# government-debt - Wednesday 3 November, 2010

# government-debt - Tuesday 2 November, 2010

THE COST OF BORROWING for the Irish government closed at an all-time high today, finishing above 7.3% for the first time since Ireland joined the Euro in 1999. The interest rate demanded by the world’s investors closed at 7.304% – the highest it has ever been, and well higher than the Greek rate when it required its own bailout in April. Here’s why you should care about the bond market chaos.

Insuring against Irish default costs more now than ever before

Bad sign: purchasing insurance against an Irish bond default is more expensive today than it has ever been.

Ireland has "a month to stop bailout" - UCD economist Bailout Republic?

Ireland has "a month to stop bailout" - UCD economist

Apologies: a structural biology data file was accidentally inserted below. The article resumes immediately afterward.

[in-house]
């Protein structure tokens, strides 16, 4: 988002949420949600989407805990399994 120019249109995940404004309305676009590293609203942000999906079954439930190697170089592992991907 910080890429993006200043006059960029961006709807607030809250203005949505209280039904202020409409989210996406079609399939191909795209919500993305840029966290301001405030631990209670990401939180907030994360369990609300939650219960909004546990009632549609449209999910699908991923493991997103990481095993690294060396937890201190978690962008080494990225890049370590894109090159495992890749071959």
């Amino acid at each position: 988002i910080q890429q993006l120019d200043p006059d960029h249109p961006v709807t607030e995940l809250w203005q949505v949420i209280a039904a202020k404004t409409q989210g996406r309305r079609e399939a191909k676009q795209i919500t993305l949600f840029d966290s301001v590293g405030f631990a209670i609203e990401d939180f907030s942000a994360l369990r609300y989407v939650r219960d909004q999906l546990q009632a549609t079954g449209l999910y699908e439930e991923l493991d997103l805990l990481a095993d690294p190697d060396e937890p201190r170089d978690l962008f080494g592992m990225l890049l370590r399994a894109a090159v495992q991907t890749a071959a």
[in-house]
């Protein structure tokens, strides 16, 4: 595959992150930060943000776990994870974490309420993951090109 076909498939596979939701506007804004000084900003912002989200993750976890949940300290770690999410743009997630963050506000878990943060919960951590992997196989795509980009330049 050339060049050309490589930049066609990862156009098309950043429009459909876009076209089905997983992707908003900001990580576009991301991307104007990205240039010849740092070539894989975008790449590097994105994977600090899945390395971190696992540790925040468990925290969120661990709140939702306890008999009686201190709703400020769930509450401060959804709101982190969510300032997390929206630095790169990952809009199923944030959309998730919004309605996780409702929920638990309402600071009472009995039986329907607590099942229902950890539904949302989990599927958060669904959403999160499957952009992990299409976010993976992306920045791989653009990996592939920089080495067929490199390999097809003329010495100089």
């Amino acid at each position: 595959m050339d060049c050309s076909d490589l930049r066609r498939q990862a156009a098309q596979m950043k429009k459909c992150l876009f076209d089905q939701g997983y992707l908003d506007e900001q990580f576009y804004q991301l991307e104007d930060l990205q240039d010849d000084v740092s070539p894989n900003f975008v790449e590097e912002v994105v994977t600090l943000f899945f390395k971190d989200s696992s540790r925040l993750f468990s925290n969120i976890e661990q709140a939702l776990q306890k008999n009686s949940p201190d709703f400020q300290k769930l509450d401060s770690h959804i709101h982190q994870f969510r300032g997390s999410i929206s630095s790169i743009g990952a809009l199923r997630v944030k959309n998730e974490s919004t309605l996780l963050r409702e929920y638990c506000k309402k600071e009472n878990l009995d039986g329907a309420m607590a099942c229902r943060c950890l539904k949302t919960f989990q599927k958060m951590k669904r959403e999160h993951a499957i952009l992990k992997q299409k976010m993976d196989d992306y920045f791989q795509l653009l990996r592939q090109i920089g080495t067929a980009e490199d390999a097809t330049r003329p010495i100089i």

First Colm McCarthy, now Karl Whelan says the movements in bond markets leave Ireland on the brink of default.

# government-debt - Monday 1 November, 2010

ON FOOT of the record cost of borrowing for the Irish state – which today closed at 7.141% – has seen the cost of insuring against an Irish default hit record levels once more. Earlier this afternoon the cost of an Irish ‘credit default swap’ hit 5% for just the second time – meaning that borrowers with €10m in Irish debt will have to pay €500,000 a year to insure themselves against the cost of a bailout. It means the world’s markets believe there to be a 28% chance that Ireland will fail to meet its repayment obligations in the next five years.

Borrowing costs continue upward spiral amid IMF fears

The cost of borrowing for Ireland goes over 7% again, as investors buy into Colm McCarthy’s fears of an IMF bailout.

# government-debt - Thursday 28 October, 2010

Government borrowing costs exceed 7% for first time Bond Markets

Government borrowing costs exceed 7% for first time

The cost of Irish borrowing is more expensive than ever – and briefly exceeded the 7% ceiling for the first time.

# government-debt - Wednesday 27 October, 2010

Government borrowing costs take yet another spike

As the government announces massive budget adjustments, the cost of Irish borrowing lies just off its all-time peak.